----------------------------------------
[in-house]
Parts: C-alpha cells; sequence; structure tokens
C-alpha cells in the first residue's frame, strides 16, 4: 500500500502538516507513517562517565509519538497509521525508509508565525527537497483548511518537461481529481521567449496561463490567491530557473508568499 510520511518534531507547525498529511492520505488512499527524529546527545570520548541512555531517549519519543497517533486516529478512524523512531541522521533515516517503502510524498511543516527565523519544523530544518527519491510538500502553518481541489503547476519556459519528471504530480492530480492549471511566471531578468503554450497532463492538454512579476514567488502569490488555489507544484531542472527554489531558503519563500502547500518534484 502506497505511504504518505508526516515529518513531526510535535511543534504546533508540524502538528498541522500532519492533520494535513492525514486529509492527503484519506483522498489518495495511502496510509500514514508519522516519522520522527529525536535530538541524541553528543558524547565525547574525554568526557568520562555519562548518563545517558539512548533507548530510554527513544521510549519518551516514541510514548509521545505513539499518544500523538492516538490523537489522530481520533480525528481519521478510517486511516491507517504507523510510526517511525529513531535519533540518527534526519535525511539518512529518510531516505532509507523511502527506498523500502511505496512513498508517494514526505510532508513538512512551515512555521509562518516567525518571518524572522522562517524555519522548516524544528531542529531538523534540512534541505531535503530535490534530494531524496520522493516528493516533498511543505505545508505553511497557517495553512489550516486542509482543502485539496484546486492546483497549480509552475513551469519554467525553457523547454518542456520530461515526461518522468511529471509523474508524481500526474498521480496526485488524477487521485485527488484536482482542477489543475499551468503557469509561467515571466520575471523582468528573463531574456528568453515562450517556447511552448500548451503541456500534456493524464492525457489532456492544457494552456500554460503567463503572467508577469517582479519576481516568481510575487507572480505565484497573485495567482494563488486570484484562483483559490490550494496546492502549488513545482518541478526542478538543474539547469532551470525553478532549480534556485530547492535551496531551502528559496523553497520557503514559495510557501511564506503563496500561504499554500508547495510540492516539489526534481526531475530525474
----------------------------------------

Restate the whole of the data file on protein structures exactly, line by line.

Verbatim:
[in-house]
Parts: C-alpha cells; sequence; structure tokens
C-alpha cells in the first residue's frame, strides 16, 4: 500500500502538516507513517562517565509519538497509521525508509508565525527537497483548511518537461481529481521567449496561463490567491530557473508568499 510520511518534531507547525498529511492520505488512499527524529546527545570520548541512555531517549519519543497517533486516529478512524523512531541522521533515516517503502510524498511543516527565523519544523530544518527519491510538500502553518481541489503547476519556459519528471504530480492530480492549471511566471531578468503554450497532463492538454512579476514567488502569490488555489507544484531542472527554489531558503519563500502547500518534484 502506497505511504504518505508526516515529518513531526510535535511543534504546533508540524502538528498541522500532519492533520494535513492525514486529509492527503484519506483522498489518495495511502496510509500514514508519522516519522520522527529525536535530538541524541553528543558524547565525547574525554568526557568520562555519562548518563545517558539512548533507548530510554527513544521510549519518551516514541510514548509521545505513539499518544500523538492516538490523537489522530481520533480525528481519521478510517486511516491507517504507523510510526517511525529513531535519533540518527534526519535525511539518512529518510531516505532509507523511502527506498523500502511505496512513498508517494514526505510532508513538512512551515512555521509562518516567525518571518524572522522562517524555519522548516524544528531542529531538523534540512534541505531535503530535490534530494531524496520522493516528493516533498511543505505545508505553511497557517495553512489550516486542509482543502485539496484546486492546483497549480509552475513551469519554467525553457523547454518542456520530461515526461518522468511529471509523474508524481500526474498521480496526485488524477487521485485527488484536482482542477489543475499551468503557469509561467515571466520575471523582468528573463531574456528568453515562450517556447511552448500548451503541456500534456493524464492525457489532456492544457494552456500554460503567463503572467508577469517582479519576481516568481510575487507572480505565484497573485495567482494563488486570484484562483483559490490550494496546492502549488513545482518541478526542478538543474539547469532551470525553478532549480534556485530547492535551496531551502528559496523553497520557503514559495510557501511564506503563496500561504499554500508547495510540492516539489526534481526531475530525474